Thugs we can call our own
By Ben Tanosborn
Online Journal Contributing Writer

Oct 5, 2006, 00:27

Nothing evidences our monolithic approach to international politics better than our response to a little foreign criticism coming from any quarter.  Such criticism may come from nations that we usually identify with, and which have always been considered allies; or from nations that resent our meddling in their internal affairs and confront our behavior.  It doesn�t matter.  We trash them all . . . messengers as well as messages.  How dare anyone challenge us!

We have seen french fries become �freedom fries� -- courtesy of one very �patriotic,� and very crooked, politician, Rep. Robert Ney of Ohio -- and democratically-elected leaders of nations, who dare challenge our imperialistic ways, become thugs -- last such labeling coming from Rep. Nancy Pelosi of California, a �supposedly� liberal leader in the Democratic Party, as she referred to Venezuela�s Hugo Chavez. Ours is an equal opportunity thrashing from either side of our political coin, which unfortunately is the only currency we�ve got!

Why are our politicians, of either party, so quick on the draw to insult just about anyone?  Anyone outside our borders, that is!  Because it�s safe, and it garners votes . . . which for them is the end game.  If everything else fails, there is always that �rally around the flag� that will save the day.  American exceptionalism, the high-grade pot we all appear to be smoking, will always come to the rescue of the scoundrel politicians that infest our ailing nation.  Honesty and truth be damned!

Heck, we give them all a democratic treatment regardless where they are from.  Banana republics, or nations with low-yield nuclear weapons and deficient delivery systems; we hold no bias towards one or the other.  All we ask of these leaders is be responsive to our whims and, unequivocally, follow our directions.  Why make things difficult for themselves, and their nations?  See how placid things turned out for Pervez Musharraf, and Pakistan, after he followed �counsel he couldn�t refuse� from Richard Armitage?  Musharraf will soon be collecting royalties from his memoirs, �In the Line of Fire,� and Pakistan doesn�t need to worry about finding its way out of the Stone Age. Look at the bright side of capitulation: you get to keep your life . . . and the roof over your head.  This Pakistani head of state prevented a lot of pain and suffering for the people of Pakistan.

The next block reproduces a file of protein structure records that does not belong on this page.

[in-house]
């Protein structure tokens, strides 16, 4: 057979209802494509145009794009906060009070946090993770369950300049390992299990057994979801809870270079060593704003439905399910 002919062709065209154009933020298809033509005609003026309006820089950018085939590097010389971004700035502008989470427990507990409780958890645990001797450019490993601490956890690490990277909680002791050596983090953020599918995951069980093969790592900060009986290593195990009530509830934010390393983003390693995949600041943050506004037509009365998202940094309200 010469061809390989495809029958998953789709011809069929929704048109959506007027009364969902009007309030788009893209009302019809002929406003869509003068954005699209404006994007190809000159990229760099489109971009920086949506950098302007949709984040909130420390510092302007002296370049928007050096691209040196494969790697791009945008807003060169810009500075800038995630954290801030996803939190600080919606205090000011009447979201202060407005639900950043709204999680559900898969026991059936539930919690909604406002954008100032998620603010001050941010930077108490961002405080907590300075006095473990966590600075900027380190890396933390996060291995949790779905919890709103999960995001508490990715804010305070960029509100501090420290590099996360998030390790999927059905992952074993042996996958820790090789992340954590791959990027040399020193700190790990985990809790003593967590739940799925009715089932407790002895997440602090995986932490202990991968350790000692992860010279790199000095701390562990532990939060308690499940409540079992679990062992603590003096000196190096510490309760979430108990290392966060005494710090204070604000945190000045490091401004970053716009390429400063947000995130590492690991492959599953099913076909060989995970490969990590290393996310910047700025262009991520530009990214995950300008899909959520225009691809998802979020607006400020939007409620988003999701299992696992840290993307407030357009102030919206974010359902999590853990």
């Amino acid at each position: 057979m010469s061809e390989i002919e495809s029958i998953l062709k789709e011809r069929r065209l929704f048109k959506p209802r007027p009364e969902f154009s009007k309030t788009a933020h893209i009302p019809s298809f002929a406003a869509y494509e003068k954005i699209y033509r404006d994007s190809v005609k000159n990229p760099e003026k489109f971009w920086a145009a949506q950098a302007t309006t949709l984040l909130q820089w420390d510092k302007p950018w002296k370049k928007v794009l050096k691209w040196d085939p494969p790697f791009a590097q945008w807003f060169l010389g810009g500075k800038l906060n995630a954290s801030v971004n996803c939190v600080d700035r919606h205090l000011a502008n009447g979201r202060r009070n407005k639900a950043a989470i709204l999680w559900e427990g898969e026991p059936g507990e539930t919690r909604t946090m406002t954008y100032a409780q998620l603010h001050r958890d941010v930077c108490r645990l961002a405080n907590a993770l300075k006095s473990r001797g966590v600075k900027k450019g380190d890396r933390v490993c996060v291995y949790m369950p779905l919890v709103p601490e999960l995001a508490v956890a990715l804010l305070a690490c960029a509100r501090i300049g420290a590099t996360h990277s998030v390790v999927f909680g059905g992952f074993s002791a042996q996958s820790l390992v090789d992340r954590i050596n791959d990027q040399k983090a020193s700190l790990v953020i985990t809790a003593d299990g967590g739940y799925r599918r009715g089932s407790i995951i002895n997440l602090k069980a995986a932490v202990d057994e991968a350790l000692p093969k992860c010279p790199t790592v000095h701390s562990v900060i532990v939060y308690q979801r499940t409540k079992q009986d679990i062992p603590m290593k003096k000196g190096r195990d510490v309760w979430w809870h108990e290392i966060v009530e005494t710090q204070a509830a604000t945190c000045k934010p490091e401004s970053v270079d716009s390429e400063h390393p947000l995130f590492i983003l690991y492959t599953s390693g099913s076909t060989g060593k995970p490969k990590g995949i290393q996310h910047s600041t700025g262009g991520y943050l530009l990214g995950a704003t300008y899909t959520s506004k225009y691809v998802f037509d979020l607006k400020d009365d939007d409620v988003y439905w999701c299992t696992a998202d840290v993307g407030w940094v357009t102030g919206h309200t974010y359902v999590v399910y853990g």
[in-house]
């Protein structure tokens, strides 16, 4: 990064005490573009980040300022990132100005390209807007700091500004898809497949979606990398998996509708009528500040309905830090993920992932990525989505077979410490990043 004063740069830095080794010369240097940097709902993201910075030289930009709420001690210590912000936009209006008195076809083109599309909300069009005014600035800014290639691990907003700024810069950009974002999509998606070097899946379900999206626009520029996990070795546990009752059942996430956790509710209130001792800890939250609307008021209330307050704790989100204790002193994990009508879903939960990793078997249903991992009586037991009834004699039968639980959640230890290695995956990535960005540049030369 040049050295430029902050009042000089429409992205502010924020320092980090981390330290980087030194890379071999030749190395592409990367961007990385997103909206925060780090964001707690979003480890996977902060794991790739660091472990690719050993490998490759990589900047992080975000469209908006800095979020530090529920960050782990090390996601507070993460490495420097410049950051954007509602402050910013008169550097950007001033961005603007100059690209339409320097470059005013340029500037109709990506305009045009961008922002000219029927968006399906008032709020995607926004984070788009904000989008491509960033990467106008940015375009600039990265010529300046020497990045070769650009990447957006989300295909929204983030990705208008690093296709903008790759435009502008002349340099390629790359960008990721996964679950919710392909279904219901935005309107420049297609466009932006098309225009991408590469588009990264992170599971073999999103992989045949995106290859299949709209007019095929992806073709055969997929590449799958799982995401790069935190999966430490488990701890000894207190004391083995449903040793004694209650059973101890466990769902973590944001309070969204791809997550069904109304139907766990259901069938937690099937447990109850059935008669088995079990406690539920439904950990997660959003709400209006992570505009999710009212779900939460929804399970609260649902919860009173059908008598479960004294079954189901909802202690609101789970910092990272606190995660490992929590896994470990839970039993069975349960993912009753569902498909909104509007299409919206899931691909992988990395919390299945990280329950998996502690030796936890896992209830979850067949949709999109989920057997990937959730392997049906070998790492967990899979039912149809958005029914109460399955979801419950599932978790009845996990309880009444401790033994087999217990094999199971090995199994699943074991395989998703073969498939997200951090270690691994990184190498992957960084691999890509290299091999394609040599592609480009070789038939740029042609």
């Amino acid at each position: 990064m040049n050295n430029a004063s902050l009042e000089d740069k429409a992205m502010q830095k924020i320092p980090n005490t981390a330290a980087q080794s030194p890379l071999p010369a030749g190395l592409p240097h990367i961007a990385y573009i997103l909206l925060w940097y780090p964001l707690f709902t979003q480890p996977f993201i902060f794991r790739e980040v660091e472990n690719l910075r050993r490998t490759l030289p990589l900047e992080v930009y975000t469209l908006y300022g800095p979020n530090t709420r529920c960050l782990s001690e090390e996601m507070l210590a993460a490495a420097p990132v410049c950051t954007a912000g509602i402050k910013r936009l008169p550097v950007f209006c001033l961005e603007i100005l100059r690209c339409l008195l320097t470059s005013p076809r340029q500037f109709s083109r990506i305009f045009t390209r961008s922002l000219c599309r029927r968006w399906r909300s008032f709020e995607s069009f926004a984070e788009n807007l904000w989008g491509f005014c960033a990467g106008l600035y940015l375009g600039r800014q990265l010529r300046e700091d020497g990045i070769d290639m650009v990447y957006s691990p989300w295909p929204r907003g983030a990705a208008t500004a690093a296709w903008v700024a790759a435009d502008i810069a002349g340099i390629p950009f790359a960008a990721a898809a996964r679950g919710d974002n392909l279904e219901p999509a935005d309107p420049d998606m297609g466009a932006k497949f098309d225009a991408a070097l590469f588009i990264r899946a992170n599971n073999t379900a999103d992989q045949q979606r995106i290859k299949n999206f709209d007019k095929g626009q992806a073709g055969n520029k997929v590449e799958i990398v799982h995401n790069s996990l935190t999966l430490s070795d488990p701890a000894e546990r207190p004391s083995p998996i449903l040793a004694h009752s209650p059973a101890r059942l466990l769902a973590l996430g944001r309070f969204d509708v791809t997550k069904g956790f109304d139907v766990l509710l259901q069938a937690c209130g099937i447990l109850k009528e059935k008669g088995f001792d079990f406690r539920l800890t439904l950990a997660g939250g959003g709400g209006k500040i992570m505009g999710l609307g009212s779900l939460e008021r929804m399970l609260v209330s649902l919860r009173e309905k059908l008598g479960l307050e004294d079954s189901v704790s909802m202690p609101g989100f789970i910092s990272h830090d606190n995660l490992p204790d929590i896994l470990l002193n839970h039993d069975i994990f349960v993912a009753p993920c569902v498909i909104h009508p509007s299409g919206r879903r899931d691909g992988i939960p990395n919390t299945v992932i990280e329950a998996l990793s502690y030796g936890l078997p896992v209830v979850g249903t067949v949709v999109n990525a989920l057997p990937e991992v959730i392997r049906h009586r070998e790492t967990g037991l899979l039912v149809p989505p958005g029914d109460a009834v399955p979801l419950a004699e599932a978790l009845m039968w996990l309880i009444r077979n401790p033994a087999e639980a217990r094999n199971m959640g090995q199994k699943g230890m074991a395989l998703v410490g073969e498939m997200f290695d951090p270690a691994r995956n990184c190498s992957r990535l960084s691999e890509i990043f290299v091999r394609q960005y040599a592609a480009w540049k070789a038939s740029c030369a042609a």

As repugnant as this behavior in American foreign policy might seem to some, it�s a fact of life that it�s carried with the consent of the American citizenry; indirectly, or by default, but with little indication of concern by the governed. For all the touting of our democracy, where the political centerpiece rests on �checks and balances� between the three branches of government, we find nothing wrong with having the Supreme Court select our president, or have Congress de-facto tender its powers to the president.  Autocracy by default, it would seem, rather than democracy . . . thus, our foreign policy.

But, getting back to the subject of thugs and how quick we are to classify as ruffians, hoodlums and gangsters anyone unwilling to bow to us. Let�s get real.  Thugs, just like many other derogatory terms, including terrorists, are more indicative of our emotional state than the rational classification of those people by the what and why of their actions.  It�s the �N� word in international affairs, often wrong and never appropriate.

However, there are thugs and there are Thugs . . . yes, thugs with a capital T.  The latter were assassins operating in time past in northern India, who paid homage to Kali, goddess of death and destruction -- depicted as black, red-eyed, blood-stained and wearing a necklace of skulls � and offered their victims to her.  The first group is the result of our insulting emotions . . . the second group, the creators of hell on earth.  No longer operating in India, Thugs have found their way, their rebirth, among those who hold the reins of world power.  It�s these Newborn Thugs that the world needs to worry about . . . and most of them, unfortunately, carry US passports:  Armitage, Bolton, Cheney, Rumsfeld . . . the list of Thugs goes on and on.  Most, however, would rather be called �men of war� since they couldn�t be taken seriously as �defenders of democracy and freedom.� Men and women of war . . . true Thugs!

It is sad that we show our displeasure of those who confront us by calling them thugs, while we seem to show our respect and appreciation for our own Thugs.

� 2006 Ben Tanosborn

Ben Tanosborn, columnist, poet and writer, resides in Vancouver, Washington (USA), where he is principal of a business consulting firm. Contact him at

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